No sense in arguing either of them, except when it comes to 'what to do about it'. The fire suppression narrative argues that because fuel accumulation happened from fire suppression, we can then manipulate fuels to restore forests to a historic structure. Once this is done fire can be returned to the forests . This also seems logical enough, without much need for arguing. The climate argument proposes that slowing carbon dioxide emissions and sequestering carbon can slow climate change and minimize the likelihood of extreme weather events that drive such fires. Both options can co-exist, they are not mutually exclusive. But there is nuance, and sometimes it feels like letting forests respond to change is off the table.
Fire history and specific changes in stand structure in forests is often a site specific exercise. So specific that we often discuss it in terms of a given forest type, within a specific area. For example, we might discuss the history of fire in Ponderosa pine forests in Northern Arizona on the Mogollon Rim. But of course forests exists in their current form, and thus in their historical form, in a continuum of conditions and types that do not necessarily fit into a clean box of 'forest types' but rather make a gradient of conditions that is sometimes easier to refer to as unique forests types or successional stages. So what happens when a fire occurs? The place often becomes the area within the perimeter of the fire, commonly referred to as a burn scar.
In the modern era, we talk about the deficit of fire on the landscape, articulating the need for more fire. Often values are placed on fire - good fire is cultural fire or fire that is low severity - bad fire is something that gouges a wound into the forest. We suppress fires that are perceived to be bad. And let other fires burn, sometimes we even carefully purposely put fire on the landscape. But what happens when a place you love dearly burns in an unplanned ignition, during a drought, likely started by a train? It seems most mourn it as bad fire. Love is complex.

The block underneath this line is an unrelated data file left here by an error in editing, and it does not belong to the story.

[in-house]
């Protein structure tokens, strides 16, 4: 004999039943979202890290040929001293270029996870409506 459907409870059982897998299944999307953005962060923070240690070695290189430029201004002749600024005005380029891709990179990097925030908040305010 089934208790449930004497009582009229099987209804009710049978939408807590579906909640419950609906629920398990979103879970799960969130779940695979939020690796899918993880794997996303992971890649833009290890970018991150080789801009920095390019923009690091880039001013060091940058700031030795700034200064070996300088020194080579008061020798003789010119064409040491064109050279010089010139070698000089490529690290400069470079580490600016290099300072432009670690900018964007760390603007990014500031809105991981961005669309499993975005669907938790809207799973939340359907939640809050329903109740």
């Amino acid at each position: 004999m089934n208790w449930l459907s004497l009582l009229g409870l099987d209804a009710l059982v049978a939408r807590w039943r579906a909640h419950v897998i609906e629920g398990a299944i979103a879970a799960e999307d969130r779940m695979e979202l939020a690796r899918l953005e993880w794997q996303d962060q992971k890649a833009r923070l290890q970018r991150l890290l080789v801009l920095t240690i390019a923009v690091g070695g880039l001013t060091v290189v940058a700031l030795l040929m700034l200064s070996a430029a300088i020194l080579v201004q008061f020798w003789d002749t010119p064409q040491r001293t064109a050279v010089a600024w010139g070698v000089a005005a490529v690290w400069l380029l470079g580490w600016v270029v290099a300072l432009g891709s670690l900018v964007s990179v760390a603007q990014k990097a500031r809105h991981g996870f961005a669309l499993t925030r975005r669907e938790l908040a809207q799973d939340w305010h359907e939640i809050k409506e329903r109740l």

Hermosa Creek. A deep valley that rapidly descends from steep limestone ridgelines on the east side of the La Plata Mountains. A lush and wet landscape decorated with rapidly changing forests from Ponderosa pine to spruce fir. Productive soils. With rich soils and water, trees reach for light from the shaded valley bottoms. Steep slopes kept saws out - the place has never been logged and has had some use of prescribed fire. The result is relatively low density forests despite a century of fire suppression. Put an untamed fire on the ground in the landscape and the results feel easy to call a catastrophe, but the context seems more variable.
54,000 acres sounds big, and it is. But studies show fires up to 125,000 acres in the San Juan Mountain region are not uncommon (Bigio et al. 2017). High severity fire sounds bad, but in itself is not. Some forests, like wet mixed conifer and spruce-fir characteristically had stand replacing fire during dry periods. Fire that burns down homes is certainly a catastrophe, but 416 left all structures standing. After the fire there was some sediment movement, debris flows, flooding that impacted peoples homes and ditches for agriculture and this certainly deserves mention. But all in all, the consequences that may imply catastrophe feel perhaps limited to the forests. Was this fire a loss for the trees?
Seeing the Forest
I certainly have no grounds to offer a singular answer. Immediately following the fire was one of the most brilliant displays of Golden Smoke, or Cordylis aurea, a beautiful flower that thrives with disturbance and otherwise lays dormant in the seed bank. The prevalence and abundance of such a plant gives the glowing idea that a disturbance like this is not novel to this drainage. Some trees died. Some big trees died. But all in all legacy tall and old trees are still towering over the patchwork of dead. There is variability in forest types and variability in burn severity. Dry forests with lower stand densities burned at lower severity than wetter forests with higher stand densities. And even where things got hot, the landscape is mostly a mosaic. Pockets of green are never that far from burnt trees. So was it a catastrophe?